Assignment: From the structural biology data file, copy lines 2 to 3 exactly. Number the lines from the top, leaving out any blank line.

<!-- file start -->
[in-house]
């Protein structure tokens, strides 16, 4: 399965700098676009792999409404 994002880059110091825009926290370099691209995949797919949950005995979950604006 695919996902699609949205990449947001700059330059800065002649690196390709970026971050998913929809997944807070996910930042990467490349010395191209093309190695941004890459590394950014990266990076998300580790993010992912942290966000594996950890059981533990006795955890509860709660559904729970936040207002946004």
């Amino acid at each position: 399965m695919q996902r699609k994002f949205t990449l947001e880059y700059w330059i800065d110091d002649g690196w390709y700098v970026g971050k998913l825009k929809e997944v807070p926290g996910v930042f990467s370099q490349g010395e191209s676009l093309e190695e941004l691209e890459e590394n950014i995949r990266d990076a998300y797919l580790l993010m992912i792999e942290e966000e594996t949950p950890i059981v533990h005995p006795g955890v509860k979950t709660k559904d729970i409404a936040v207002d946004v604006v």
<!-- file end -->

């Protein structure tokens, strides 16, 4: 399965700098676009792999409404 994002880059110091825009926290370099691209995949797919949950005995979950604006 695919996902699609949205990449947001700059330059800065002649690196390709970026971050998913929809997944807070996910930042990467490349010395191209093309190695941004890459590394950014990266990076998300580790993010992912942290966000594996950890059981533990006795955890509860709660559904729970936040207002946004």
């Amino acid at each position: 399965m695919q996902r699609k994002f949205t990449l947001e880059y700059w330059i800065d110091d002649g690196w390709y700098v970026g971050k998913l825009k929809e997944v807070p926290g996910v930042f990467s370099q490349g010395e191209s676009l093309e190695e941004l691209e890459e590394n950014i995949r990266d990076a998300y797919l580790l993010m992912i792999e942290e966000e594996t949950p950890i059981v533990h005995p006795g955890v509860k979950t709660k559904d729970i409404a936040v207002d946004v604006v």